At First Glance
What kind of journey does this painting depict? Cite evidence from the painting in your answer. Where are the figures coming from? How do you think the figures are feeling? Describe the elements of the image that make you think that. What might be the relationship between the figures? How do they interact with the landscape?
Read to Build Knowledge
Have you ever had a nightmare about being chased? Did you feel unable to move, yet somehow you reached your destination? Bernece Berkman’s Jews Fleeing War (1939) depicts four people moving through a deserted landscape as if in such a nightmare. A woman and a child move forward under the protection of a blue cloak. The woman’s face seems anxious, as if she is worried about being followed. Her large hand grips the small hand of her child, who also has an expression of worry or bewilderment. The young girl’s angled legs, one with a drooping red sock, suggest the chaos of their attempted escape. Behind them, a woman and a man carrying oddly shaped bags move in the same direction. Both wear scarves, and the figure on the top left covers her mouth with her hand—signs that they are hiding or running away. They cross a non-specific landscape of mountains and bare shrubs. It is a no-man’s land, except for white letters on the left that spell “RANCE”—hinting that it could be France, with the first letter “F” falling outside of the frame.
Given that this painting was made at the beginning of World War II (1939–1945), it likely shows a Jewish family fleeing the dangers of the Nazis. The canvas may reflect the journey of the artist’s father—a Jewish immigrant from Russia—and other Jews who were forced to abandon their homes in Europe and seek freedom elsewhere. Berkman herself was not an immigrant. She was born in Chicago in 1911 and briefly studied at the School of the Art Institute of Chicago. Like her teacher Todros Geller, Berkman was deeply committed to addressing social injustices in her work. She painted such themes in her own modern artistic style. She blended together elements of art movements that other European artists were participating in at the time, including Cubism and Expressionism. This style can be seen in Jews Fleeing War through Berkman’s use of sharp, flat geometric forms that break up the canvas, as well as in her expressive swirls of color used to depict the figures’ clothing and the landscape that engulfs them. Jews Fleeing War captures the dangers of migration—the struggle, the fear, and the emotional toll it takes on individuals. Berkman reminds us that leaving home is always difficult—especially when forced out by prejudice and hatred.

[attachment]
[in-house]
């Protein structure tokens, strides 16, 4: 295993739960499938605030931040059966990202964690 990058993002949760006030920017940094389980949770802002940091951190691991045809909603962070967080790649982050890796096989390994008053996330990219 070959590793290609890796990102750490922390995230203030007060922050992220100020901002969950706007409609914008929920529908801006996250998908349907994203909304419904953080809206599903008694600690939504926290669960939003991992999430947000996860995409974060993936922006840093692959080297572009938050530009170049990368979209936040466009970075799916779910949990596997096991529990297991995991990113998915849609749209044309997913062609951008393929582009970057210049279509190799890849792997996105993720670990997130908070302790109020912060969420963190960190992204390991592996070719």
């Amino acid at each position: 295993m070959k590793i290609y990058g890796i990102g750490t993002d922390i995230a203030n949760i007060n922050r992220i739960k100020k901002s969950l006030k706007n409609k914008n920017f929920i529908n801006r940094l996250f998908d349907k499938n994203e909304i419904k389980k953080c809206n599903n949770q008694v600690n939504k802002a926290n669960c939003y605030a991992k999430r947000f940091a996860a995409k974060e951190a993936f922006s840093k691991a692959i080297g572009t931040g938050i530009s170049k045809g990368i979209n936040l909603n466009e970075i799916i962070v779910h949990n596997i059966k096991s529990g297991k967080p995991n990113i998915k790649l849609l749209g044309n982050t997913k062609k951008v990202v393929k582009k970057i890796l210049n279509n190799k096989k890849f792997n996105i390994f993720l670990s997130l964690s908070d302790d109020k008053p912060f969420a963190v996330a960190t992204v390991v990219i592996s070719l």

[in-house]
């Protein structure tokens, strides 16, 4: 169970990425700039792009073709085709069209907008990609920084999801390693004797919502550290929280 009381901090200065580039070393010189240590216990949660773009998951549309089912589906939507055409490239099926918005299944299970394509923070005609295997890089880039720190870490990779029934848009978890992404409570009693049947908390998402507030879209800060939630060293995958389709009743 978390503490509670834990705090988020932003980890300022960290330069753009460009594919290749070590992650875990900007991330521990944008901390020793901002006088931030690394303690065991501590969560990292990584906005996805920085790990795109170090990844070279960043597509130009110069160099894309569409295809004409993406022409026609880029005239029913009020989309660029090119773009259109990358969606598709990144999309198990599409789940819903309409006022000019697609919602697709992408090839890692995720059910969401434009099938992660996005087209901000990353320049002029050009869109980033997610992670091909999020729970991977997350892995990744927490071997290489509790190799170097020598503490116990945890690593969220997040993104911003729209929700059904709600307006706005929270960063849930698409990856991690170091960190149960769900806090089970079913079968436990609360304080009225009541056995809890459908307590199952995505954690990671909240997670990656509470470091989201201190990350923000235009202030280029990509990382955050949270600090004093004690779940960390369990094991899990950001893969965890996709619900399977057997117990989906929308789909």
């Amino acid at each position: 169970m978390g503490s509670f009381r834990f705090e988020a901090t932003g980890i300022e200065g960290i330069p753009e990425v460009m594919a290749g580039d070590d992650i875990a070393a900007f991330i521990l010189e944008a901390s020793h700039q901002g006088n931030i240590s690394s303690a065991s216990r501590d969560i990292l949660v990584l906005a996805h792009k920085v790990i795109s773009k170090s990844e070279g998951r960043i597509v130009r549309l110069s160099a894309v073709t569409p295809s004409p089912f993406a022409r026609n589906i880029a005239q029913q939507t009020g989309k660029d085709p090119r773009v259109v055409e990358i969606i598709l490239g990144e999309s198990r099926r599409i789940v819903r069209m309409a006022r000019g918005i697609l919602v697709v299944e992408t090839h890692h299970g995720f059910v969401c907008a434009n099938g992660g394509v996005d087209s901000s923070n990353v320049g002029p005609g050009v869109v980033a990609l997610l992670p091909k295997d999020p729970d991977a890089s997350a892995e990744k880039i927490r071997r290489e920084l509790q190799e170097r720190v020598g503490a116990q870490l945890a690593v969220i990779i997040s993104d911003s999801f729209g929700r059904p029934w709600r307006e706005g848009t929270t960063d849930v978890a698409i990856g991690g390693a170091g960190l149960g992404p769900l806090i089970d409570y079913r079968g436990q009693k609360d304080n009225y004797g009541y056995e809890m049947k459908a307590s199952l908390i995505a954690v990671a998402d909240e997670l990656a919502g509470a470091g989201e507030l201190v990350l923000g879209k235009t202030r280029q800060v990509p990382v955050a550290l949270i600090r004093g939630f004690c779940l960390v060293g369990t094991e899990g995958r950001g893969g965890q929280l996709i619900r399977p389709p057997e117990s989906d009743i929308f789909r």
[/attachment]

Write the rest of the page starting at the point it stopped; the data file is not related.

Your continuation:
Analyze and interpret
- How does Bernece Berkman’s painting convey the physical and emotional difficulties of migration? What details of the migrants’ journey does the artist include?
- What do you see in the application of paint, style of lines, or colors that contributes to the sense of unease?
- This is not a “pretty painting.” Why do you think Berence Berkman chose to paint this difficult subject in such an expressive way?
For further reading (teachers)
Oehler, Sarah Kelly. They Seek a City: Chicago and the Art of Migration 1910–1950. Chicago: Art Institute of Chicago, 2013.
Weininger, Susan. “Bernece Berkman.” In Chicago Modern, 1893–1945: The Pursuit of the New, edited by Elizabeth Kennedy, 91. Chicago: Terra Museum and University of Chicago Press, 2004.
Weininger, Susan. “Bernece Berkman,” http://www.chicagomodern.org/artists/bernece_berkman/